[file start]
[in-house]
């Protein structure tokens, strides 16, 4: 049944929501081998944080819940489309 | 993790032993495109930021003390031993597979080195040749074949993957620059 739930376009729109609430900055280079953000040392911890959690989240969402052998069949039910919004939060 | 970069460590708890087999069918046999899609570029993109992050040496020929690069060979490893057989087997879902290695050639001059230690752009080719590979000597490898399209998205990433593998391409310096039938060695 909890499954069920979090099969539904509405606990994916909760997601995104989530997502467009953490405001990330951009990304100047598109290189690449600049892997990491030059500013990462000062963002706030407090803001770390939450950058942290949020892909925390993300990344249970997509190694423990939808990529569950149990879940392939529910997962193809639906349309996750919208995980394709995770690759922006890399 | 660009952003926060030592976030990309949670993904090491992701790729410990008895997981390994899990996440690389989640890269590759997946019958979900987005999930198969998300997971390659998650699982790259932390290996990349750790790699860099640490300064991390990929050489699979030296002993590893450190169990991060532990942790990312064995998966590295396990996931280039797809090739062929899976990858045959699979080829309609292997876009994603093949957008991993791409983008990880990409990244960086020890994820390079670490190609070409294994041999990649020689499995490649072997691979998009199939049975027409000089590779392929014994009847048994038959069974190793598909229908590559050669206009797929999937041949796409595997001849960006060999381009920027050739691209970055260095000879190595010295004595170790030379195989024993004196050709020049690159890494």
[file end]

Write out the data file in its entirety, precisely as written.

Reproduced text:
[in-house]
């Protein structure tokens, strides 16, 4: 049944929501081998944080819940489309 | 993790032993495109930021003390031993597979080195040749074949993957620059 739930376009729109609430900055280079953000040392911890959690989240969402052998069949039910919004939060 | 970069460590708890087999069918046999899609570029993109992050040496020929690069060979490893057989087997879902290695050639001059230690752009080719590979000597490898399209998205990433593998391409310096039938060695 909890499954069920979090099969539904509405606990994916909760997601995104989530997502467009953490405001990330951009990304100047598109290189690449600049892997990491030059500013990462000062963002706030407090803001770390939450950058942290949020892909925390993300990344249970997509190694423990939808990529569950149990879940392939529910997962193809639906349309996750919208995980394709995770690759922006890399 | 660009952003926060030592976030990309949670993904090491992701790729410990008895997981390994899990996440690389989640890269590759997946019958979900987005999930198969998300997971390659998650699982790259932390290996990349750790790699860099640490300064991390990929050489699979030296002993590893450190169990991060532990942790990312064995998966590295396990996931280039797809090739062929899976990858045959699979080829309609292997876009994603093949957008991993791409983008990880990409990244960086020890994820390079670490190609070409294994041999990649020689499995490649072997691979998009199939049975027409000089590779392929014994009847048994038959069974190793598909229908590559050669206009797929999937041949796409595997001849960006060999381009920027050739691209970055260095000879190595010295004595170790030379195989024993004196050709020049690159890494």